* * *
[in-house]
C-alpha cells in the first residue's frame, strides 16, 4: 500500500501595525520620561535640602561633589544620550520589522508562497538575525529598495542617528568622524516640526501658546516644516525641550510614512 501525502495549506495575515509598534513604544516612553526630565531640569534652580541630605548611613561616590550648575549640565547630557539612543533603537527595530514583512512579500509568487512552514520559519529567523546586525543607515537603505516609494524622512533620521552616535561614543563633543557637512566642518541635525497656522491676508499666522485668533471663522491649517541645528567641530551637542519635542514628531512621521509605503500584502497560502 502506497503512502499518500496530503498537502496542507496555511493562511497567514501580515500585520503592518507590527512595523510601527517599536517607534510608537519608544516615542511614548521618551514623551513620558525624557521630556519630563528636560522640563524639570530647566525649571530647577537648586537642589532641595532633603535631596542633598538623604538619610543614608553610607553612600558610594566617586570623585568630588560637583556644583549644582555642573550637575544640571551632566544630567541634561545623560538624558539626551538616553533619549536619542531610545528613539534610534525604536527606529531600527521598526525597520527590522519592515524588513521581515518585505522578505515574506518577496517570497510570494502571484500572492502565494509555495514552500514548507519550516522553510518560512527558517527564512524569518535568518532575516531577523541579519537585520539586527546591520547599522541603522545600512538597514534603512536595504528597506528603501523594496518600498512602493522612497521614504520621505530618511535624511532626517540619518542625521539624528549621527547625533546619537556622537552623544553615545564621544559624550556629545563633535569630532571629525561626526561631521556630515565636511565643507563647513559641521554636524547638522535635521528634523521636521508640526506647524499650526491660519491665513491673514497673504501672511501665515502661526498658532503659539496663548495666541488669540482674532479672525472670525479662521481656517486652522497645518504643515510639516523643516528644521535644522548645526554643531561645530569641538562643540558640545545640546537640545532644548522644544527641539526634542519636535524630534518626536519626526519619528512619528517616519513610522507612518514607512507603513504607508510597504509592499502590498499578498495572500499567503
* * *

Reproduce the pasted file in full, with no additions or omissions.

[in-house]
C-alpha cells in the first residue's frame, strides 16, 4: 500500500501595525520620561535640602561633589544620550520589522508562497538575525529598495542617528568622524516640526501658546516644516525641550510614512 501525502495549506495575515509598534513604544516612553526630565531640569534652580541630605548611613561616590550648575549640565547630557539612543533603537527595530514583512512579500509568487512552514520559519529567523546586525543607515537603505516609494524622512533620521552616535561614543563633543557637512566642518541635525497656522491676508499666522485668533471663522491649517541645528567641530551637542519635542514628531512621521509605503500584502497560502 502506497503512502499518500496530503498537502496542507496555511493562511497567514501580515500585520503592518507590527512595523510601527517599536517607534510608537519608544516615542511614548521618551514623551513620558525624557521630556519630563528636560522640563524639570530647566525649571530647577537648586537642589532641595532633603535631596542633598538623604538619610543614608553610607553612600558610594566617586570623585568630588560637583556644583549644582555642573550637575544640571551632566544630567541634561545623560538624558539626551538616553533619549536619542531610545528613539534610534525604536527606529531600527521598526525597520527590522519592515524588513521581515518585505522578505515574506518577496517570497510570494502571484500572492502565494509555495514552500514548507519550516522553510518560512527558517527564512524569518535568518532575516531577523541579519537585520539586527546591520547599522541603522545600512538597514534603512536595504528597506528603501523594496518600498512602493522612497521614504520621505530618511535624511532626517540619518542625521539624528549621527547625533546619537556622537552623544553615545564621544559624550556629545563633535569630532571629525561626526561631521556630515565636511565643507563647513559641521554636524547638522535635521528634523521636521508640526506647524499650526491660519491665513491673514497673504501672511501665515502661526498658532503659539496663548495666541488669540482674532479672525472670525479662521481656517486652522497645518504643515510639516523643516528644521535644522548645526554643531561645530569641538562643540558640545545640546537640545532644548522644544527641539526634542519636535524630534518626536519626526519619528512619528517616519513610522507612518514607512507603513504607508510597504509592499502590498499578498495572500499567503